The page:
SoundexchangeFinally, in the case of rights owners wishing to directly license their works to non-interactive services and not rely on the statutory license or SoundExchange separately negotiated deals, SoundExchange does offer administration services to both labels as well as artists for those works.

Pre-1972 Sound Recordings

As previously mentioned, sound recordings fixed prior to February 15, 1972, are not subject to copyright, and any rights they do have depend solely on whatever rights are afforded to sound recording owners under state law.

In September 2014, in Flo & Eddie Inc. v. Sirius XM Radio Inc., the U.S. District Court for the Central District of California ruled in a motion for summary judgment that copyright ownership of a sound recording under the California statute includes the right to publicly perform the recording, and that Sirius XM’s streaming of the 1960s band the Turtles’ pre-1972 recordings without authorization and without paying royalties constituted copyright infringement. In November 2014, the U.S. District Court for the Southern District of New York in Flo & Eddie, Inc. v. Sirius XM Radio, Inc., ruled that Sirius XM had committed copyright infringement and engaged in unfair competition by publicly performing sound recordings owned by Flo & Eddie. These cases and their appeals as well as similar pending cases regarding the same or similar issues need to be watched, as they could have a very significant impact on future sound recording license fees and royalties to labels and artists.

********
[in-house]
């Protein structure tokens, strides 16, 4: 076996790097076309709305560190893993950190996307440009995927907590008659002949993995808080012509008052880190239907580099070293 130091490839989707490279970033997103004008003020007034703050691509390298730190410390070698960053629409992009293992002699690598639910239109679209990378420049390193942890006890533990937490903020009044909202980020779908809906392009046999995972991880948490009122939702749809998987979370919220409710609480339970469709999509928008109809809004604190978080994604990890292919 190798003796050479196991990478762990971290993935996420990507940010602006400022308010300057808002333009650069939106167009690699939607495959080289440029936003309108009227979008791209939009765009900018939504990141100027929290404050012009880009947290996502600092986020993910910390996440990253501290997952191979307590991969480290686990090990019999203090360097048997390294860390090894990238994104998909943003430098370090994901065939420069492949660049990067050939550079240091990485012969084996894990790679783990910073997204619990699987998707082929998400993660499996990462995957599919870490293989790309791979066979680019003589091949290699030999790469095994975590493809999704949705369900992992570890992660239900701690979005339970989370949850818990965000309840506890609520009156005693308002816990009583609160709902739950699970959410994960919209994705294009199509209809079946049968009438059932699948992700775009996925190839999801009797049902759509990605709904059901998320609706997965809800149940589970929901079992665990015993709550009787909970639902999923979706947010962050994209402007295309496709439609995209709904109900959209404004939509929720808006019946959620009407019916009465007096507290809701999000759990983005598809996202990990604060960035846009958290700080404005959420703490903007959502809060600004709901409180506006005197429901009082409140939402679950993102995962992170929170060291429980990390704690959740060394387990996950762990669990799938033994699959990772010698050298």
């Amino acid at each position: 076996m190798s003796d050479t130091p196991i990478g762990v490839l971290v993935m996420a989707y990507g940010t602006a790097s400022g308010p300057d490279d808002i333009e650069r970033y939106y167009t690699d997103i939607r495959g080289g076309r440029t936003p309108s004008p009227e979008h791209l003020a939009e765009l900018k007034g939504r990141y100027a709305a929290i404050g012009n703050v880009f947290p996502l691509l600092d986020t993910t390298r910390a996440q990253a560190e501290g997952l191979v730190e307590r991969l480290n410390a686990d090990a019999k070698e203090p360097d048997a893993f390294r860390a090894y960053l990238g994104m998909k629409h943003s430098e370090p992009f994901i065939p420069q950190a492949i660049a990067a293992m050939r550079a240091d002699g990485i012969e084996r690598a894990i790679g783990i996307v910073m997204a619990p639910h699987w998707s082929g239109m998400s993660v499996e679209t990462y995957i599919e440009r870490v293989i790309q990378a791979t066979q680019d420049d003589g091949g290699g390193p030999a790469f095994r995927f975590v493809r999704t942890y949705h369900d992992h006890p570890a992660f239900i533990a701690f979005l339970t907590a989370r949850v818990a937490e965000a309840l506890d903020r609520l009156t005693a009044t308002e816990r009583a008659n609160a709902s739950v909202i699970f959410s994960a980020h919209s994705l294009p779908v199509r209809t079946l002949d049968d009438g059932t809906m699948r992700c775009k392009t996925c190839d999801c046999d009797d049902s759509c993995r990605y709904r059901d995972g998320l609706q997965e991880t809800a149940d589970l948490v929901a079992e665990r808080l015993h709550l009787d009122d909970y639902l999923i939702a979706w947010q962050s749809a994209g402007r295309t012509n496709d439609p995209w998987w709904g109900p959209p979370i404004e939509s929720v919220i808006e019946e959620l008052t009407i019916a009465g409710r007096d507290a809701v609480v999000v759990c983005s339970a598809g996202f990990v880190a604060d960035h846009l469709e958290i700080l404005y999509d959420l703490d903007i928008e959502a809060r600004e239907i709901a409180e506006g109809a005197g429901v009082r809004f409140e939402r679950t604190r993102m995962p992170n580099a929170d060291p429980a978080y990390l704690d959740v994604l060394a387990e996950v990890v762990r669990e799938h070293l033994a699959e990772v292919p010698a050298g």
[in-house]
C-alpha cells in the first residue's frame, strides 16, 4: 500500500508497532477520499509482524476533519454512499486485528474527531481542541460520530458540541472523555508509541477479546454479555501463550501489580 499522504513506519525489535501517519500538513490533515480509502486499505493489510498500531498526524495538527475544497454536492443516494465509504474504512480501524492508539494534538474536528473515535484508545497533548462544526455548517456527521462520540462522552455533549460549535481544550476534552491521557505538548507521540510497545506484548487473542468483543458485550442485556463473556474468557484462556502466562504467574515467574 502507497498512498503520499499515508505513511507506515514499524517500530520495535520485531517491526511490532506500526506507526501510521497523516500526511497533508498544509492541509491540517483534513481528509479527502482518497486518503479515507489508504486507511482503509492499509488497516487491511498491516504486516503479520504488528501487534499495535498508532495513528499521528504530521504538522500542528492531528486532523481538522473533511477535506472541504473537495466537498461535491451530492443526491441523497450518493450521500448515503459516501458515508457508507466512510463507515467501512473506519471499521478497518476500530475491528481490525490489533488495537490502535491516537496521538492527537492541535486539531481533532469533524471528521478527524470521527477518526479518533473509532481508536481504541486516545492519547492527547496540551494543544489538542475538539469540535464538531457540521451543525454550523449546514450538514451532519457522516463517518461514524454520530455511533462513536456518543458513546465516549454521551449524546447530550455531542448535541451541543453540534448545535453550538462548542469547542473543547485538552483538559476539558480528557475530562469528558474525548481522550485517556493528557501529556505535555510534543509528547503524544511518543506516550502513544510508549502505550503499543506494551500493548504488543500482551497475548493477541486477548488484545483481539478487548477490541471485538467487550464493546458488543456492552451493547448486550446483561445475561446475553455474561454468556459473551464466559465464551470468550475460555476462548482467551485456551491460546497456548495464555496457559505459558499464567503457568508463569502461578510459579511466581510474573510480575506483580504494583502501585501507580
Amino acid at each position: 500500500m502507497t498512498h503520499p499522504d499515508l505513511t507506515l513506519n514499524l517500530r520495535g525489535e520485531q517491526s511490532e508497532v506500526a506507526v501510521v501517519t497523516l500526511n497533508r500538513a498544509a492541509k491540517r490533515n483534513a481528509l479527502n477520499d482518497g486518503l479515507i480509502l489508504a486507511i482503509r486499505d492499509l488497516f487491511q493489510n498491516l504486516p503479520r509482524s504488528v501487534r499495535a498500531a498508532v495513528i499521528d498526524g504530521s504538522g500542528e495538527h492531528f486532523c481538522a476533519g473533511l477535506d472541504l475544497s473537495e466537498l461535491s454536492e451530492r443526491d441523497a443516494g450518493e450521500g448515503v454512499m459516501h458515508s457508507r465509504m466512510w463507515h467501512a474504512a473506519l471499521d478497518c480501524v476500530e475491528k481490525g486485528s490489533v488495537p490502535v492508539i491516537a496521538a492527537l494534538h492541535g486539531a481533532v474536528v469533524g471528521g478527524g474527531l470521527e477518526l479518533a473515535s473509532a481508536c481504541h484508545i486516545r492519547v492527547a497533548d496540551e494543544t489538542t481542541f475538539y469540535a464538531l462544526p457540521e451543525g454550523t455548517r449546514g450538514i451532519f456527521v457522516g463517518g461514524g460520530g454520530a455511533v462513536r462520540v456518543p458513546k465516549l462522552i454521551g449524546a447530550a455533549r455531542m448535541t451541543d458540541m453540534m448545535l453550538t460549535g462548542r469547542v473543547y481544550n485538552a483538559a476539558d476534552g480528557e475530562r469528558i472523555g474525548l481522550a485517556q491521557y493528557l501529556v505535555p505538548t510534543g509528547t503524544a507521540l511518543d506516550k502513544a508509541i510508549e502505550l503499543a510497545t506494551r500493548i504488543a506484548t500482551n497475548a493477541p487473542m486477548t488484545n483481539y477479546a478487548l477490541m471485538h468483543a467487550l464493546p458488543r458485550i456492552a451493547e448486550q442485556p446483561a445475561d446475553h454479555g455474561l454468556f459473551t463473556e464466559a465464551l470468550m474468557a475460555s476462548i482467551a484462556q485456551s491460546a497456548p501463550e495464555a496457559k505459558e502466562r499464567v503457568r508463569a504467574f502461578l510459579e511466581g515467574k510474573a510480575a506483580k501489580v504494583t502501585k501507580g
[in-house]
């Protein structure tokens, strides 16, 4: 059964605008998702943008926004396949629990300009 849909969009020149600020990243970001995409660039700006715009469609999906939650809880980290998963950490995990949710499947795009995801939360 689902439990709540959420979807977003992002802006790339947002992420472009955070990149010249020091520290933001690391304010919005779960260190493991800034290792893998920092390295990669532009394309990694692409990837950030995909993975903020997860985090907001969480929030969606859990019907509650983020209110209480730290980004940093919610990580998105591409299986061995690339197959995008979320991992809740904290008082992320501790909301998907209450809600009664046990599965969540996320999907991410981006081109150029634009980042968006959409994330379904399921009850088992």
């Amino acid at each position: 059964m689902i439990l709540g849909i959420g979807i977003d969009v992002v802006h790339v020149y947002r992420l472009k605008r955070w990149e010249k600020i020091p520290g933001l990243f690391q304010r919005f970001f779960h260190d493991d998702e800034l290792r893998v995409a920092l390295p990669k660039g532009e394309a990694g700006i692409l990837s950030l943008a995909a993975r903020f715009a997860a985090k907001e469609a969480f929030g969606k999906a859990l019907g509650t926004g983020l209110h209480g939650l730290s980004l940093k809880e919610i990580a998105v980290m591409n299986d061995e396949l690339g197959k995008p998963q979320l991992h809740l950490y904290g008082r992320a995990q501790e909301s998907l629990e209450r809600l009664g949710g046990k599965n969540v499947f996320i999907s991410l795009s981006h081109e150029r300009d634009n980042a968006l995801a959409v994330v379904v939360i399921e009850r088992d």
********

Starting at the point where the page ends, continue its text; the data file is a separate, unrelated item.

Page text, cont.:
The Performance Right: An Overview

Of the two performance areas under discussion, musical composition rights and sound recording rights, the sound recording side seems much clearer than the composition side. The sound recording performance right, at least for now, is a very limited right (traditional radio, for example, is not included) and has a statutory scheme in place with rates set by either the CRB, by SoundExchange with users, or by direct negotiations between copyright owners and users. Over the past 10 years, this has been, percentage wise, by far the biggest growth area for sound recording copyright owners.